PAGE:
In animal studies, certain chemicals have been identified as causing miscarriages or birth defects when males are exposed to them before impregnating females. Among these chemicals are alcohol, heroin, lead, solvents, and pesticides.

Insurance and Finances

Check your health insurance. Make sure you have maternity coverage. If you donît, you cannot get it after you get pregnant. If you do not have disability insurance, get it now. You may want to conserve some of your vacation/sick leave time for doctorîs appointments or maternity leave. If you would like to stay home with a baby, start saving or trying to live on one income now.

Timing is Everything

To get pregnant, you need to have unprotected sex around the time of ovulation. For most women, ovulation occurs about 14 days before your period is due. So, if you have regular 28-day cycles, you will probably ovulate around day 14 (the first day of your period is day 1). Sperm can live for a few days and the egg can live about a day, so many doctors suggest you try every other day or every day from about 5 or 6 days before you expect to ovulate, up through the day of ovulation or the next day. Sperm needs to be in the vicinity before you ovulate for the best chance of conception.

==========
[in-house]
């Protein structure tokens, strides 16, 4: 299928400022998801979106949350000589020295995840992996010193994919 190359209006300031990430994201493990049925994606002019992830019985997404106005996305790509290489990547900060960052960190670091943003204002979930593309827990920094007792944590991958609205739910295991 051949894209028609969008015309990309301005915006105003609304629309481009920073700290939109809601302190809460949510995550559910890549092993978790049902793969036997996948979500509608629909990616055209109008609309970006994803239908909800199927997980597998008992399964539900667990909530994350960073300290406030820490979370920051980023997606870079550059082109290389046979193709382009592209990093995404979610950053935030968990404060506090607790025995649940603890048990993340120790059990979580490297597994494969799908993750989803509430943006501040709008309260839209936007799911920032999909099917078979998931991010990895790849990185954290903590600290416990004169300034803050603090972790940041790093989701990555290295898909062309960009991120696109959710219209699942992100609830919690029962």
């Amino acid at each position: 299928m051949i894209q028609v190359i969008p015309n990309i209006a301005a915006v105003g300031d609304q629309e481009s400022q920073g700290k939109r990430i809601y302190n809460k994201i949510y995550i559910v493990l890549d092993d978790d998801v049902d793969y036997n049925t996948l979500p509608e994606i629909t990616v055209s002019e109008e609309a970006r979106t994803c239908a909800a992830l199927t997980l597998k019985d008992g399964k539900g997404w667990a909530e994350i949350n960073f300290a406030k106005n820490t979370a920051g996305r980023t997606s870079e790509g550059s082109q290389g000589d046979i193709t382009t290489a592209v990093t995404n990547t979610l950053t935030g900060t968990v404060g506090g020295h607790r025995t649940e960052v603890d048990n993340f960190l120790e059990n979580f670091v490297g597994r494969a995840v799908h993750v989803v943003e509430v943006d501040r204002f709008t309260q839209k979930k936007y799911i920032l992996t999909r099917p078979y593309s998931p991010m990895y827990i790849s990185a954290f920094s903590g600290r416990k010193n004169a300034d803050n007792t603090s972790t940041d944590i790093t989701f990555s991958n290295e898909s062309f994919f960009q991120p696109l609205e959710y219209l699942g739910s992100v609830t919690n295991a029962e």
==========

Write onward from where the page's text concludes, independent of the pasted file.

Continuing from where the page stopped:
You can chart your cycle through a Basal Body Chart and/or use any variety of ovulation predictor kits. Some women are also able to tell they are ovulating due to changes in their cervical fluid or ovarian cramping.

Increasing the Odds

Make your vaginal environment as sperm-friendly as possible. Avoid vaginal sprays and scented tampons, artificial lubricants, vegetable oils, glycerin, and douching. Not only can they cause vaginal infections, they may wash away cervical mucus or create a hostile environment for the sperm. After intercourse, elevate your hips on a pillow for about fifteen minutes.

If at First, You Don't Succeed

Getting pregnant isn't always easy. Very few couples conceive on the first try. In fact, even if everything is absolutely in perfect working order, you only have a 20-25% chance of conception each month. For a healthy couple over 35, the odds are about 15%. If you are over 30 (some say 35), and you havenît conceived in six months, make an appointment with your physician. If you are younger than 30, and havenît conceived within a year, then go to the doctor. If you are over 40, then do not delay in getting medical help. Those are general guidelines, but if you feel strongly about it, make an appointment sooner, particularly if you have been charting your temperature and using other ovulation predictor methods.

Journal Articles:

A.J. Wilcox, C.R. Weinberg, D.D. Baird (1995) Timing of sexual intercourse in relation to ovulation--Effects on the probability of conception, survival of the pregnancy, and sex of the baby. NEJM vol. 333 no. 23. Publ date 12/7/95


American College of Obstetricians and Gynecologists (ACOG) at (202) 638-5577 to find a physician
BBT Chart lin